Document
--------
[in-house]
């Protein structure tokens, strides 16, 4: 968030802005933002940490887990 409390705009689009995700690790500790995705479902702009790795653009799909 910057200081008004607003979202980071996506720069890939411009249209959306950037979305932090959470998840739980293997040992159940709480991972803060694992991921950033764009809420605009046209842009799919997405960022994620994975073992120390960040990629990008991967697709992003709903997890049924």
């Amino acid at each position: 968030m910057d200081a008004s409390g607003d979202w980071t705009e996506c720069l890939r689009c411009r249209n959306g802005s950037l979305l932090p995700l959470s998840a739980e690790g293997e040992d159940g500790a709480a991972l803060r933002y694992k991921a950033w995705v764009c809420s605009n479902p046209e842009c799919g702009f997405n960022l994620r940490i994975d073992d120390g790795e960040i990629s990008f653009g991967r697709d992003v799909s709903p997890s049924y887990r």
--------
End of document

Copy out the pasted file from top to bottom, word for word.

[in-house]
């Protein structure tokens, strides 16, 4: 968030802005933002940490887990 409390705009689009995700690790500790995705479902702009790795653009799909 910057200081008004607003979202980071996506720069890939411009249209959306950037979305932090959470998840739980293997040992159940709480991972803060694992991921950033764009809420605009046209842009799919997405960022994620994975073992120390960040990629990008991967697709992003709903997890049924």
């Amino acid at each position: 968030m910057d200081a008004s409390g607003d979202w980071t705009e996506c720069l890939r689009c411009r249209n959306g802005s950037l979305l932090p995700l959470s998840a739980e690790g293997e040992d159940g500790a709480a991972l803060r933002y694992k991921a950033w995705v764009c809420s605009n479902p046209e842009c799919g702009f997405n960022l994620r940490i994975d073992d120390g790795e960040i990629s990008f653009g991967r697709d992003v799909s709903p997890s049924y887990r």